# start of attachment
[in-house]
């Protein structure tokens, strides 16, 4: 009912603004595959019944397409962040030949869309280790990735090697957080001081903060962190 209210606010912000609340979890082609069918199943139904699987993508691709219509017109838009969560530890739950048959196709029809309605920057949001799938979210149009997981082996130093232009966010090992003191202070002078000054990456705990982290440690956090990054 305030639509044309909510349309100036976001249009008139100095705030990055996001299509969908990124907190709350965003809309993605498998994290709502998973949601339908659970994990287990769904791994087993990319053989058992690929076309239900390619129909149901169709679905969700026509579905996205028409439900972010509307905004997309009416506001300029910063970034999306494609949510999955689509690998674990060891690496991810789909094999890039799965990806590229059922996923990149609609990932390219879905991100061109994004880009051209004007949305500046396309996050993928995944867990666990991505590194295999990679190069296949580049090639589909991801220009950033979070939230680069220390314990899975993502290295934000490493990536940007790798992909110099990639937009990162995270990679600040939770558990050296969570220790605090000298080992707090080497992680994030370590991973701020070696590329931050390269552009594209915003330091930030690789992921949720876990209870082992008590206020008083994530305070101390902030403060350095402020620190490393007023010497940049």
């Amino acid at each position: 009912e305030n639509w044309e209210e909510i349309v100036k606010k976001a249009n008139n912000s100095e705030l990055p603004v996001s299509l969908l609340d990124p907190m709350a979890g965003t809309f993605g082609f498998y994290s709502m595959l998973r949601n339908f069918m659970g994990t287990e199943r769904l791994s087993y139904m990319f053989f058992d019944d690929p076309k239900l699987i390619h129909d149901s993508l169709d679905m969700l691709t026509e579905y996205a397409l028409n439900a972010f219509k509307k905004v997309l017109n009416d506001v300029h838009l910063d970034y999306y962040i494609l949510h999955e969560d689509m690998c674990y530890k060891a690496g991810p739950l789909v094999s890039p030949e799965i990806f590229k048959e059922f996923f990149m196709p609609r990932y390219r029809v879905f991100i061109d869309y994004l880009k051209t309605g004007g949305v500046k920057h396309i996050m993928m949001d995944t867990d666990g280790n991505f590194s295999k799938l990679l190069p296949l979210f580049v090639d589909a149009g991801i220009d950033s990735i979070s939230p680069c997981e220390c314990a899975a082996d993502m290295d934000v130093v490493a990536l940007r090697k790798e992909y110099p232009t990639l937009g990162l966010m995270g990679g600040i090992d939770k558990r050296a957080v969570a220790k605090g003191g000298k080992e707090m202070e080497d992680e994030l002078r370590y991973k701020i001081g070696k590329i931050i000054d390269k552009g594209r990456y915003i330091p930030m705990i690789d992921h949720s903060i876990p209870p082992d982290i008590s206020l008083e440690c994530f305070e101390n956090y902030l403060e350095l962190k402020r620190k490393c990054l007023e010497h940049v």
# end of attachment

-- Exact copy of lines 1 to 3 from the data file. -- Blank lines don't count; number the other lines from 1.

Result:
[in-house]
């Protein structure tokens, strides 16, 4: 009912603004595959019944397409962040030949869309280790990735090697957080001081903060962190 209210606010912000609340979890082609069918199943139904699987993508691709219509017109838009969560530890739950048959196709029809309605920057949001799938979210149009997981082996130093232009966010090992003191202070002078000054990456705990982290440690956090990054 305030639509044309909510349309100036976001249009008139100095705030990055996001299509969908990124907190709350965003809309993605498998994290709502998973949601339908659970994990287990769904791994087993990319053989058992690929076309239900390619129909149901169709679905969700026509579905996205028409439900972010509307905004997309009416506001300029910063970034999306494609949510999955689509690998674990060891690496991810789909094999890039799965990806590229059922996923990149609609990932390219879905991100061109994004880009051209004007949305500046396309996050993928995944867990666990991505590194295999990679190069296949580049090639589909991801220009950033979070939230680069220390314990899975993502290295934000490493990536940007790798992909110099990639937009990162995270990679600040939770558990050296969570220790605090000298080992707090080497992680994030370590991973701020070696590329931050390269552009594209915003330091930030690789992921949720876990209870082992008590206020008083994530305070101390902030403060350095402020620190490393007023010497940049």
């Amino acid at each position: 009912e305030n639509w044309e209210e909510i349309v100036k606010k976001a249009n008139n912000s100095e705030l990055p603004v996001s299509l969908l609340d990124p907190m709350a979890g965003t809309f993605g082609f498998y994290s709502m595959l998973r949601n339908f069918m659970g994990t287990e199943r769904l791994s087993y139904m990319f053989f058992d019944d690929p076309k239900l699987i390619h129909d149901s993508l169709d679905m969700l691709t026509e579905y996205a397409l028409n439900a972010f219509k509307k905004v997309l017109n009416d506001v300029h838009l910063d970034y999306y962040i494609l949510h999955e969560d689509m690998c674990y530890k060891a690496g991810p739950l789909v094999s890039p030949e799965i990806f590229k048959e059922f996923f990149m196709p609609r990932y390219r029809v879905f991100i061109d869309y994004l880009k051209t309605g004007g949305v500046k920057h396309i996050m993928m949001d995944t867990d666990g280790n991505f590194s295999k799938l990679l190069p296949l979210f580049v090639d589909a149009g991801i220009d950033s990735i979070s939230p680069c997981e220390c314990a899975a082996d993502m290295d934000v130093v490493a990536l940007r090697k790798e992909y110099p232009t990639l937009g990162l966010m995270g990679g600040i090992d939770k558990r050296a957080v969570a220790k605090g003191g000298k080992e707090m202070e080497d992680e994030l002078r370590y991973k701020i001081g070696k590329i931050i000054d390269k552009g594209r990456y915003i330091p930030m705990i690789d992921h949720s903060i876990p209870p082992d982290i008590s206020l008083e440690c994530f305070e101390n956090y902030l403060e350095l962190k402020r620190k490393c990054l007023e010497h940049v």